Headline indices of the Australian financial market advanced on Wednesday, 16 January 2019, as investors continued hunting for risk assets after China’s government moved to inject more life into its economy by cutting taxes and increasing spending. Market gains were, however, capped in the wake of news of a crushing Brexit defeat in parliament for UK prime minister Theresa May. Among ASX sectors, shares of information technology sector led rally, followed by telcos and consumer staples, while the material issue weighed on the market. At closing bell, the benchmark S&P/ASX200 index added 20.60 points, or 0.35%, to 5,835.16 points, while the broader All Ordinaries index rose 21.95 points, or 0.37%, to 5,893.71 points.
Risk appetite buying continued in the Sydney market today as investors were encouraged to see China makes moves to stimulate growth. China’s leaders plan to reduce taxes, increase government spending, and provide financing to private and small enterprises in a bid to strengthen the world’s second-largest economy. China is enduring its worst slowdown since the global financial crisis, partly because of a punishing tariff dispute with the U. S.
The Chinese government will implement larger tax and fee cuts, especially for small businesses and the manufacturing sector, according to a press conference on Tuesday, 15 January 2019. The press conference was held in Beijing with Zhu Hexin, deputy governor of the People’s Bank of China, Xu Hongcai, assistant minister at the Ministry of Finance, and Lian Weiliang, vice chairman of the National Development and Reform Commission (NDRC). The officials were outlining plans for 2019 that were set at an annual policy meeting in December. China will avoid a flood of liquidity, and will maintain a stable macro-leverage ratio, the central bank’s Zhu said.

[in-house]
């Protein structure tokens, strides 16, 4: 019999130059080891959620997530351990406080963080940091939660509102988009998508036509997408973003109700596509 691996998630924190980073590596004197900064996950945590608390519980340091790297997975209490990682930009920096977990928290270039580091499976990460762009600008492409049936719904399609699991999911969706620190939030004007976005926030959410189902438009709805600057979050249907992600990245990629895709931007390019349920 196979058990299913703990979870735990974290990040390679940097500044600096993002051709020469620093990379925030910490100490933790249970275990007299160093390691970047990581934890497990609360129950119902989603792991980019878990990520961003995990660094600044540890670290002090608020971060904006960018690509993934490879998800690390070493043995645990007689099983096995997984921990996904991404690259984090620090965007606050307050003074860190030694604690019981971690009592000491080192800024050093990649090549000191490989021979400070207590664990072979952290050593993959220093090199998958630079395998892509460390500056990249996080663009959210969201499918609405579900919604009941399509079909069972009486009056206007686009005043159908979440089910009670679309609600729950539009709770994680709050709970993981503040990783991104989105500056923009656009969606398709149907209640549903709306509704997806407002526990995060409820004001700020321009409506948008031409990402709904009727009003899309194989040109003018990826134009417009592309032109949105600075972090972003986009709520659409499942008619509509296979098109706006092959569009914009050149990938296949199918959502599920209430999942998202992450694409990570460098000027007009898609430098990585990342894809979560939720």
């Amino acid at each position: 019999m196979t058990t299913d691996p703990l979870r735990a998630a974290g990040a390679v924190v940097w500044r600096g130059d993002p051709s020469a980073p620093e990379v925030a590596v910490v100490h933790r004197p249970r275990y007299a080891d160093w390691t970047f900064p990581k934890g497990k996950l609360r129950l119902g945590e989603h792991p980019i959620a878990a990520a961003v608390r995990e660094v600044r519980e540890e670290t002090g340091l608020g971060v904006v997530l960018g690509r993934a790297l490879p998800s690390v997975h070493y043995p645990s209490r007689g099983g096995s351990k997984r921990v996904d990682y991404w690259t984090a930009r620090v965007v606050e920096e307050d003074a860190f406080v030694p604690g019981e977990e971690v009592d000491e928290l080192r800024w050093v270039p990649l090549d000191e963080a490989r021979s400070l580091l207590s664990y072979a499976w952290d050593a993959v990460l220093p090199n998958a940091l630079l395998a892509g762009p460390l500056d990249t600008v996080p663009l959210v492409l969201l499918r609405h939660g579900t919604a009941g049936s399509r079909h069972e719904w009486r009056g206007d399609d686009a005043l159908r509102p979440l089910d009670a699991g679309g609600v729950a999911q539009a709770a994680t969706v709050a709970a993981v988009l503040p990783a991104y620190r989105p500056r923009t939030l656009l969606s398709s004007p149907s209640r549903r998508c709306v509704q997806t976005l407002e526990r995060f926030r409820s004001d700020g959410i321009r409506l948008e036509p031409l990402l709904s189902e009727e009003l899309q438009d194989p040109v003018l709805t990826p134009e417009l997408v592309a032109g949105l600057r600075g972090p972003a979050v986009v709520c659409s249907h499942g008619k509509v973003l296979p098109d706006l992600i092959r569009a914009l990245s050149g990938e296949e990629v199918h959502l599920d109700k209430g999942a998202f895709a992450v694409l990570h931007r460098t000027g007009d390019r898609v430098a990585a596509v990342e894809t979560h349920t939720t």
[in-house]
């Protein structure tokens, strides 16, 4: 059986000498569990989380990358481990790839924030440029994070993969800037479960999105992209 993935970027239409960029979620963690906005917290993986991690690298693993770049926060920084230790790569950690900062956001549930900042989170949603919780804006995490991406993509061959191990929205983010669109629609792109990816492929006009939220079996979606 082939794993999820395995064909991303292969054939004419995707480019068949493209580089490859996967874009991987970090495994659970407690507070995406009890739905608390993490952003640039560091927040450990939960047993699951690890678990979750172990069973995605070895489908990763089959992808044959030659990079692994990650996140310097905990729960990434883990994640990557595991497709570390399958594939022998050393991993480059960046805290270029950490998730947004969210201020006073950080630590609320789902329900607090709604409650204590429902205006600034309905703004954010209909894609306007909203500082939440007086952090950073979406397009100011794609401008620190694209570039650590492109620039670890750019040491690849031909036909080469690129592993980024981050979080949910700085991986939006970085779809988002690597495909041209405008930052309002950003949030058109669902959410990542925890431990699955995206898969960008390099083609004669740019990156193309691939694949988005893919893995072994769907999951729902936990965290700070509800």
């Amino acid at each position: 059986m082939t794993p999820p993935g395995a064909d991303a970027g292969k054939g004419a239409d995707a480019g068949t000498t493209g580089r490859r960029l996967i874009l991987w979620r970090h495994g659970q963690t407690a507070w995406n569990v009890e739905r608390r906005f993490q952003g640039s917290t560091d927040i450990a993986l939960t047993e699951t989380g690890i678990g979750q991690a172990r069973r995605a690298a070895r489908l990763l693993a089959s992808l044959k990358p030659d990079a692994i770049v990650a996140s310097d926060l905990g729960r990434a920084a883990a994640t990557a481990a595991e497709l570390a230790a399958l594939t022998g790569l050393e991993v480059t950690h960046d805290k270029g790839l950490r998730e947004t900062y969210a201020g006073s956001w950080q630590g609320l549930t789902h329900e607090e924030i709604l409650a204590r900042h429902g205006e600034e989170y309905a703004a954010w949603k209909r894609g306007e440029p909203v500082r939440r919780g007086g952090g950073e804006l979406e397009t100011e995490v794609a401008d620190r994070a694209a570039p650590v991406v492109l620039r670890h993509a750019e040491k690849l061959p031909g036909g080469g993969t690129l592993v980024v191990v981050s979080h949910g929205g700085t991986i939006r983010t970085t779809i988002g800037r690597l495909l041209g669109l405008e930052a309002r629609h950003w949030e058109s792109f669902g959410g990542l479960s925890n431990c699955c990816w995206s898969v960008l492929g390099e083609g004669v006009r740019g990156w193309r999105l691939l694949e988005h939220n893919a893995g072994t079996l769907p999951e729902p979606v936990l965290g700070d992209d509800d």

The central bank will also work more to improve policy transmission and guide funding costs lower, he said. Being prudent doesn’t mean the central bank can’t tweak monetary policies, Zhu said, adding that China’s policy will offer enough support to the economy.
Zhu also said the People’s Bank of China was confident it can keep the value of the yuan steady. China’s new yuan loans in 2018 was increased 2.64 trillion yuan (US$382 billion) from the previous year to 16.17 trillion yuan, according to a statement by the central bank before the press conference, signaling that December lending exceeded most economist estimates. China’s loans to small and medium-sized enterprises rose 17.1% in the January-November period over a year ago, according to the central bank statement.
Shares of tech companies advanced on tracking rally in the US peers. Language tech company Appen Limited jumped 4.4% to A$14.88, with Wisetech Global climbing by 3.5% to A$19.74 to continue the tech sector’s strong start to 2019. Afterpay Touch rose 2.6% to A$13.92, while Altium was up 1.1% to A$23.66.
Shares of banks and financials were also higher. Insurer QBE rose 1.8% to A$10.84, IAG was up 1% to A$7.18, Medibank Private gained 2.3% to $2.65, and Suncorp added 2.2% to A$12.55. Macquarie Group was up 0.9% to A$116.00, outpacing NAB, Westpac, ANZ and Commonwealth Bank.
Shares of materials and resources closed down. BHP shares were down 0.4% to A$32.93, and Rio Tinto dropped 0.5% to A$79.64. South32 was 2.1% lower at A$3.33, Fortescue Metals slipped 1.8% to A$4.47 and Bluescope Steel was 0.8% lower at A$11.88.
CURRENCY: Australian Dollar was down against greenback and against a basket of other peers on Wednesday. The Australian dollar was quoted at 71.98 US cents, from 72.14 on Tuesday; 78.09 Japanese yen, from 78.42; 63.09 euro cents, from 62.85; 55.98 British pence, from 55.90; and 105.59 NZ cents, from 105.47.
OFFSHORE MARKET NEWS: U. S. stocks rose on Tuesday as technology and internet stocks gained on Netflix Inc’s plans to raise fees for U. S. subscribers and hopes of more stimulus for China’s slowing economy after Chinese authorities indicated they will launch an economic stimulus package to help it through its current rough patch, but those gains were handed back after British MPs rejected Theresa May’s Brexit deal by 432 votes to 202, adding more uncertainty about the UK’s exit from the European Union. The Dow Jones Industrial Average rose 132.01 points, or 0.55%, to 24,041.85, the S&P 500 gained 24.87 points, or 0.96%, to 2,607.48 and the Nasdaq Composite added 107.07 points, or 1.55%, to 7,012.99.
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